From Military.com | By Sean Mclain Brown
A handwritten or typed thank-you snail mail note may seem like an archaic relic from a past age of job-hunting, but in a world of digital noise, it will help you stand out. When done genuinely, a thank-you note can boost your career or job prospects, and create stronger relationships with your peers, mentors, and boss in the process.
Too bad three out of four job seekers don’t bother sending a thank-you note after an interview, according to Accountemps’ survey of human resources (HR) managers. The survey found that only 24% of HR managers receive thank-you notes from applicants. Further, only 24% of those thank you notes are handwritten.
Everyone wants their work to be meaningful and recognizing coworkers, a boss, or mentors, past or present, are important to building long-term work relationships.
When writing a thank-you card, keep it simple. Write something like, “Hey Mike, I really appreciate your mentorship. I learned a great deal from you and your knowledge helped me get where I am today. I just wanted you to know that you made a difference. In particular, your mentorship on conflict resolution really helped me when I was promoted and started managing my own team. Thanks!”
Here are three situations when you should absolutely write a thank-you note.
1. The post-interview thank-you
If you’re an active job-seeker (or aspire to be one), you need to plan your job search and interviews like an operation. In the military, thank you’s are not necessary. In fact, the words “Don’t thank me, the government thanks me twice a month,” are probably echoing through your head right now. But in the civilian world, thank-you’s go a long way to helping you land that dream career. It’s what the Center for Sales Strategy calls a Valid Business Reason (VBR) to reach out and connect with someone in a meaningful way.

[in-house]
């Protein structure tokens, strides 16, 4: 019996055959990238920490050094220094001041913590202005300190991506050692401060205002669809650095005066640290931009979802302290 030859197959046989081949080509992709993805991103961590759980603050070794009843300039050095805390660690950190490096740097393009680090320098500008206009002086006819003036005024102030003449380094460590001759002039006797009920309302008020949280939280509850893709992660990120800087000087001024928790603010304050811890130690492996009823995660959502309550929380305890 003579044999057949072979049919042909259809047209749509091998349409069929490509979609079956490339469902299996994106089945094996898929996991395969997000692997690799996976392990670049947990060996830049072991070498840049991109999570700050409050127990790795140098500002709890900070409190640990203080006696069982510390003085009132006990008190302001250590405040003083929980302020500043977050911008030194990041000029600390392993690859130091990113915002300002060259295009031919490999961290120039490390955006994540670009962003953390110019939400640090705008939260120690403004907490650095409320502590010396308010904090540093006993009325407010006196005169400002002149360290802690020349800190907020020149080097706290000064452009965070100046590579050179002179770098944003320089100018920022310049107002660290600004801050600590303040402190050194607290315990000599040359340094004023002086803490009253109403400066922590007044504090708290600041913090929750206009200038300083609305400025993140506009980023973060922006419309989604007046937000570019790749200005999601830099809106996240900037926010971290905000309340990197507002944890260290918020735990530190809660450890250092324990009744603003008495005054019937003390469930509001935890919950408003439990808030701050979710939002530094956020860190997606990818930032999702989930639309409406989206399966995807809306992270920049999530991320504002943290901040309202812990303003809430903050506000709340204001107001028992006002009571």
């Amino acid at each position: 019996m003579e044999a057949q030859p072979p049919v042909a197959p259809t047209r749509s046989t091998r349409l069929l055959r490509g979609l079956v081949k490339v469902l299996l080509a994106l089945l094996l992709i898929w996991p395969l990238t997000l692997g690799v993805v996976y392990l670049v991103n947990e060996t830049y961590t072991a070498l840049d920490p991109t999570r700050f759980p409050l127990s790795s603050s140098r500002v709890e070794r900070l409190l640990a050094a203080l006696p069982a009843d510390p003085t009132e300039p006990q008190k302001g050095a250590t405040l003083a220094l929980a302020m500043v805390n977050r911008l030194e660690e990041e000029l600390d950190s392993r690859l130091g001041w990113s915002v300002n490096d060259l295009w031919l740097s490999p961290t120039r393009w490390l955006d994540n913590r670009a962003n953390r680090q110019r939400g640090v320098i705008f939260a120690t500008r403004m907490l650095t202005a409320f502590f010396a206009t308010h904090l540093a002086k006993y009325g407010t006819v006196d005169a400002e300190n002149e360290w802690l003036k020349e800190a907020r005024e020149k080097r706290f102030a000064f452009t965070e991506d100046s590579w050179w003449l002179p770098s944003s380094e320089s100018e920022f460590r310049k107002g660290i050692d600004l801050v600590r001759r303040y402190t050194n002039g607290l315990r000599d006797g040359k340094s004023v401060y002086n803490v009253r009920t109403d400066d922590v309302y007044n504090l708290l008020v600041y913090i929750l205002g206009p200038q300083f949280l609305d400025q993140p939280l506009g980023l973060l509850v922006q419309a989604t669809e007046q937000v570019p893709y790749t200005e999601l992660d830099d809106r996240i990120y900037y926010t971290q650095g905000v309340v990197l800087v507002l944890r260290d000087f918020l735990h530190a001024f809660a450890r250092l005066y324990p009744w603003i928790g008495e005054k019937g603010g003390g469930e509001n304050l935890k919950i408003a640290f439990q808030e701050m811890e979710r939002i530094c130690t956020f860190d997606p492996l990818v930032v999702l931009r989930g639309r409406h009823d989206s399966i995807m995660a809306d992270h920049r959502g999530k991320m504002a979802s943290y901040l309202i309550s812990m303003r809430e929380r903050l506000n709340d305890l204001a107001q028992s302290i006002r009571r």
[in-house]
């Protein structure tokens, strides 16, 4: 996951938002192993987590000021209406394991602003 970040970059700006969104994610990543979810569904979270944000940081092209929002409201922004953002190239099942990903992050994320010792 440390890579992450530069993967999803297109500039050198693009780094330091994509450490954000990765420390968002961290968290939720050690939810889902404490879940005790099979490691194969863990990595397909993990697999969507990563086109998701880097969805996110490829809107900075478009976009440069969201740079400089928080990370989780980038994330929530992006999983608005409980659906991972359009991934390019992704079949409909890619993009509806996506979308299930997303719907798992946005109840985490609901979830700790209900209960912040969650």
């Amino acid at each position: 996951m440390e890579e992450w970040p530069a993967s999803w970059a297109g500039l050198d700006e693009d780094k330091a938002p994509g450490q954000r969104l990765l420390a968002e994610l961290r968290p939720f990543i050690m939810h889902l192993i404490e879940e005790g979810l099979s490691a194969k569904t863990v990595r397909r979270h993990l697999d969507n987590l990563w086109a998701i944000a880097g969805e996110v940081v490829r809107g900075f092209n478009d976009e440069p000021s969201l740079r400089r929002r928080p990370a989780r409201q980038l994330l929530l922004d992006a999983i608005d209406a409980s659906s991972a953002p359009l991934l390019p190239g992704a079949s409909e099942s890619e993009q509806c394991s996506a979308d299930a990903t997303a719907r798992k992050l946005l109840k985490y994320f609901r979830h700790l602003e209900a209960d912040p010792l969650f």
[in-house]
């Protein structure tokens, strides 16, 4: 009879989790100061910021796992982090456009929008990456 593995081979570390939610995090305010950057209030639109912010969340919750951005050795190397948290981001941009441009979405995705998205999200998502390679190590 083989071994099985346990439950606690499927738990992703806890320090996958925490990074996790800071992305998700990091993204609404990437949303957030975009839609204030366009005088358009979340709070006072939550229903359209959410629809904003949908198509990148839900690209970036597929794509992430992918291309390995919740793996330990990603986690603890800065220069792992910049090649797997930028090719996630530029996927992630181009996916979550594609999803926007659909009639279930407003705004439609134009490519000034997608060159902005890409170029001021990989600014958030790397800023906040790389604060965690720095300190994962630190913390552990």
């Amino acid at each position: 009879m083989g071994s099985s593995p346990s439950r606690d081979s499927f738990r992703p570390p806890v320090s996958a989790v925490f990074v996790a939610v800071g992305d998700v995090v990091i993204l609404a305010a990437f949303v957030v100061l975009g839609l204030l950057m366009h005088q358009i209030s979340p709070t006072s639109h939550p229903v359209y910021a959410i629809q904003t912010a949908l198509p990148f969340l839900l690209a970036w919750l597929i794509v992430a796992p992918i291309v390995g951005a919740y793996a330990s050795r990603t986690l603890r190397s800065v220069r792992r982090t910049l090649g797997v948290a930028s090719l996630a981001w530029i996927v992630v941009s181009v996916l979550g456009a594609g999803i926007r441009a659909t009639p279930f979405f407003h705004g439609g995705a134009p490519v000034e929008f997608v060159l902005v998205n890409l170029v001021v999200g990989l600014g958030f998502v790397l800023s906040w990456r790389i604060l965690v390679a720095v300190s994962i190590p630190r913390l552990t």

Pro tip: While in the interview, remember to take notes for things that impress you about the company or the job. When writing the card, refer to your notes and make mention of what impressed you. This does two things: 1. It puts you top of mind with the hiring manager (or interviewer), and 2. It shows you really care about the position and are passionate about the opportunity.
2. Thanking a past (or current) mentor
Mentors are often appreciated at the moment but once you’ve gone on your separate paths, you shouldn’t abandon that relationship. In fact, you should put a reminder on your calendar to send out an email or snail mail thank you to your mentor at least once a year or perhaps on significant dates, especially their birthday. Be sure to offer your help to them; this is a two-way street, there may be a time when your mentor may need your assistance, so offering it in advance is a great way to show your gratitude for their guidance.
3. The “saved the day” colleague
We’ve all had those moments. Some emergency puts a critical project in danger and a co-worker swoops in and saves the day. These are opportunities for you to not only express your sincere thanks but also to extend the same offer to them for any assistance they might need in the future.